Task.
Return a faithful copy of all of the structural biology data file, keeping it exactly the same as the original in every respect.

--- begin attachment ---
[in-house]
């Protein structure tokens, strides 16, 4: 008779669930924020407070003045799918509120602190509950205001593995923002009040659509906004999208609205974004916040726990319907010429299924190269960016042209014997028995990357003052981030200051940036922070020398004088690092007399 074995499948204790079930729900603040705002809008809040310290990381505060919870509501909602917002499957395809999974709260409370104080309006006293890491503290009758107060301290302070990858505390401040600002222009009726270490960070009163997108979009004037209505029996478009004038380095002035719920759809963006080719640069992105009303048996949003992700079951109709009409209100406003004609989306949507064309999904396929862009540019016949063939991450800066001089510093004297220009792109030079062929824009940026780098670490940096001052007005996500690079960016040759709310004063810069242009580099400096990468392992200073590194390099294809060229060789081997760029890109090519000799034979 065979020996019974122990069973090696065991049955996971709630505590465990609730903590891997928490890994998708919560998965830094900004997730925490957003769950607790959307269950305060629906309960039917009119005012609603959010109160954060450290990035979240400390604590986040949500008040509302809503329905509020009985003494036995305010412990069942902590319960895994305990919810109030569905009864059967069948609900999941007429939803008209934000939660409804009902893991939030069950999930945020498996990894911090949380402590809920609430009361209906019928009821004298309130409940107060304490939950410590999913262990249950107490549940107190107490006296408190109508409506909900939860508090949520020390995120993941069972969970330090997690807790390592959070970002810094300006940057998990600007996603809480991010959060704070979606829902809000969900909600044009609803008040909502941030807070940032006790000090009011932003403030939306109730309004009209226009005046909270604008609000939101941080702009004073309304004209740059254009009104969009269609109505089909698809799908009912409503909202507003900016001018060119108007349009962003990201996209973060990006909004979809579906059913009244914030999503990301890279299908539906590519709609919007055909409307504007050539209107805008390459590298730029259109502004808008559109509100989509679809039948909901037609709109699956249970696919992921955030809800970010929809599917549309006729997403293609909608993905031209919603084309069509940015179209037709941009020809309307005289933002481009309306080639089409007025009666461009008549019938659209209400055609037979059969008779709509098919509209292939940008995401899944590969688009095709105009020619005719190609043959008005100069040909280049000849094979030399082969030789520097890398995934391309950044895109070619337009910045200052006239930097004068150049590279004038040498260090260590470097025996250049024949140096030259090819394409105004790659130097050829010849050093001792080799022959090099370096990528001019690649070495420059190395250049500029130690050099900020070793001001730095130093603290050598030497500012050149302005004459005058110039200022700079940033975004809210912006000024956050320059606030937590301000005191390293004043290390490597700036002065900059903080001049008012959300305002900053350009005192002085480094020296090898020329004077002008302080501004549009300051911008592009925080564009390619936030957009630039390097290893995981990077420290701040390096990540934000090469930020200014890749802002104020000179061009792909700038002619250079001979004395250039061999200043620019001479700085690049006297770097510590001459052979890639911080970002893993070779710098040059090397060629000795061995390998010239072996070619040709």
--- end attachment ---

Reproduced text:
[in-house]
């Protein structure tokens, strides 16, 4: 008779669930924020407070003045799918509120602190509950205001593995923002009040659509906004999208609205974004916040726990319907010429299924190269960016042209014997028995990357003052981030200051940036922070020398004088690092007399 074995499948204790079930729900603040705002809008809040310290990381505060919870509501909602917002499957395809999974709260409370104080309006006293890491503290009758107060301290302070990858505390401040600002222009009726270490960070009163997108979009004037209505029996478009004038380095002035719920759809963006080719640069992105009303048996949003992700079951109709009409209100406003004609989306949507064309999904396929862009540019016949063939991450800066001089510093004297220009792109030079062929824009940026780098670490940096001052007005996500690079960016040759709310004063810069242009580099400096990468392992200073590194390099294809060229060789081997760029890109090519000799034979 065979020996019974122990069973090696065991049955996971709630505590465990609730903590891997928490890994998708919560998965830094900004997730925490957003769950607790959307269950305060629906309960039917009119005012609603959010109160954060450290990035979240400390604590986040949500008040509302809503329905509020009985003494036995305010412990069942902590319960895994305990919810109030569905009864059967069948609900999941007429939803008209934000939660409804009902893991939030069950999930945020498996990894911090949380402590809920609430009361209906019928009821004298309130409940107060304490939950410590999913262990249950107490549940107190107490006296408190109508409506909900939860508090949520020390995120993941069972969970330090997690807790390592959070970002810094300006940057998990600007996603809480991010959060704070979606829902809000969900909600044009609803008040909502941030807070940032006790000090009011932003403030939306109730309004009209226009005046909270604008609000939101941080702009004073309304004209740059254009009104969009269609109505089909698809799908009912409503909202507003900016001018060119108007349009962003990201996209973060990006909004979809579906059913009244914030999503990301890279299908539906590519709609919007055909409307504007050539209107805008390459590298730029259109502004808008559109509100989509679809039948909901037609709109699956249970696919992921955030809800970010929809599917549309006729997403293609909608993905031209919603084309069509940015179209037709941009020809309307005289933002481009309306080639089409007025009666461009008549019938659209209400055609037979059969008779709509098919509209292939940008995401899944590969688009095709105009020619005719190609043959008005100069040909280049000849094979030399082969030789520097890398995934391309950044895109070619337009910045200052006239930097004068150049590279004038040498260090260590470097025996250049024949140096030259090819394409105004790659130097050829010849050093001792080799022959090099370096990528001019690649070495420059190395250049500029130690050099900020070793001001730095130093603290050598030497500012050149302005004459005058110039200022700079940033975004809210912006000024956050320059606030937590301000005191390293004043290390490597700036002065900059903080001049008012959300305002900053350009005192002085480094020296090898020329004077002008302080501004549009300051911008592009925080564009390619936030957009630039390097290893995981990077420290701040390096990540934000090469930020200014890749802002104020000179061009792909700038002619250079001979004395250039061999200043620019001479700085690049006297770097510590001459052979890639911080970002893993070779710098040059090397060629000795061995390998010239072996070619040709």